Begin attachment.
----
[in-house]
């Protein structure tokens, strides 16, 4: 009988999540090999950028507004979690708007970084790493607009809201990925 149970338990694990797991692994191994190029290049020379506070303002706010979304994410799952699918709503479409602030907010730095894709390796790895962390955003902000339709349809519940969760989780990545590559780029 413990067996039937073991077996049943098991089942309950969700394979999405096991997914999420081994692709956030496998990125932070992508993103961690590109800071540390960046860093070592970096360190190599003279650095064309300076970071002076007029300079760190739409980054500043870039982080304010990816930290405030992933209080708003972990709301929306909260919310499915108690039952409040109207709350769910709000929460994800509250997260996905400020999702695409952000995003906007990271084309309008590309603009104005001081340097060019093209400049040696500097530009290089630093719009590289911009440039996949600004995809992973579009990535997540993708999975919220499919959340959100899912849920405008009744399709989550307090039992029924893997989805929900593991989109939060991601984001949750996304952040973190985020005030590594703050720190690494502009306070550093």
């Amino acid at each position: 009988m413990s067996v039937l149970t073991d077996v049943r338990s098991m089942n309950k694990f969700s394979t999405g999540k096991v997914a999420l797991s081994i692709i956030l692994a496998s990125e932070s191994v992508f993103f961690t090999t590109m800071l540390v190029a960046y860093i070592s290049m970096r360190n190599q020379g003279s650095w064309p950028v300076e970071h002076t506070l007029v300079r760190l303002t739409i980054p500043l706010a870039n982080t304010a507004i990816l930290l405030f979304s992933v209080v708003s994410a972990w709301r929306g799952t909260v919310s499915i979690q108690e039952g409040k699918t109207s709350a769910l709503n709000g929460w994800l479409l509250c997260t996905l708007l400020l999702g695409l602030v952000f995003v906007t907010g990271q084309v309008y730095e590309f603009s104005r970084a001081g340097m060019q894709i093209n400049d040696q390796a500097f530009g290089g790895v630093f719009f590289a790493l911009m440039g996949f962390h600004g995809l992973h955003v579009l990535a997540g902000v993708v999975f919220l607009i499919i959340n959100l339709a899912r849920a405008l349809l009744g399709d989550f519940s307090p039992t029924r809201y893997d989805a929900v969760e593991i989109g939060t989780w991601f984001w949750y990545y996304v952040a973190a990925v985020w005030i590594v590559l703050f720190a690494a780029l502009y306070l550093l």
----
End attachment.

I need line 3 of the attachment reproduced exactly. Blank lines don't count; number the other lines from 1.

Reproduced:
């Amino acid at each position: 009988m413990s067996v039937l149970t073991d077996v049943r338990s098991m089942n309950k694990f969700s394979t999405g999540k096991v997914a999420l797991s081994i692709i956030l692994a496998s990125e932070s191994v992508f993103f961690t090999t590109m800071l540390v190029a960046y860093i070592s290049m970096r360190n190599q020379g003279s650095w064309p950028v300076e970071h002076t506070l007029v300079r760190l303002t739409i980054p500043l706010a870039n982080t304010a507004i990816l930290l405030f979304s992933v209080v708003s994410a972990w709301r929306g799952t909260v919310s499915i979690q108690e039952g409040k699918t109207s709350a769910l709503n709000g929460w994800l479409l509250c997260t996905l708007l400020l999702g695409l602030v952000f995003v906007t907010g990271q084309v309008y730095e590309f603009s104005r970084a001081g340097m060019q894709i093209n400049d040696q390796a500097f530009g290089g790895v630093f719009f590289a790493l911009m440039g996949f962390h600004g995809l992973h955003v579009l990535a997540g902000v993708v999975f919220l607009i499919i959340n959100l339709a899912r849920a405008l349809l009744g399709d989550f519940s307090p039992t029924r809201y893997d989805a929900v969760e593991i989109g939060t989780w991601f984001w949750y990545y996304v952040a973190a990925v985020w005030i590594v590559l703050f720190a690494a780029l502009y306070l550093l």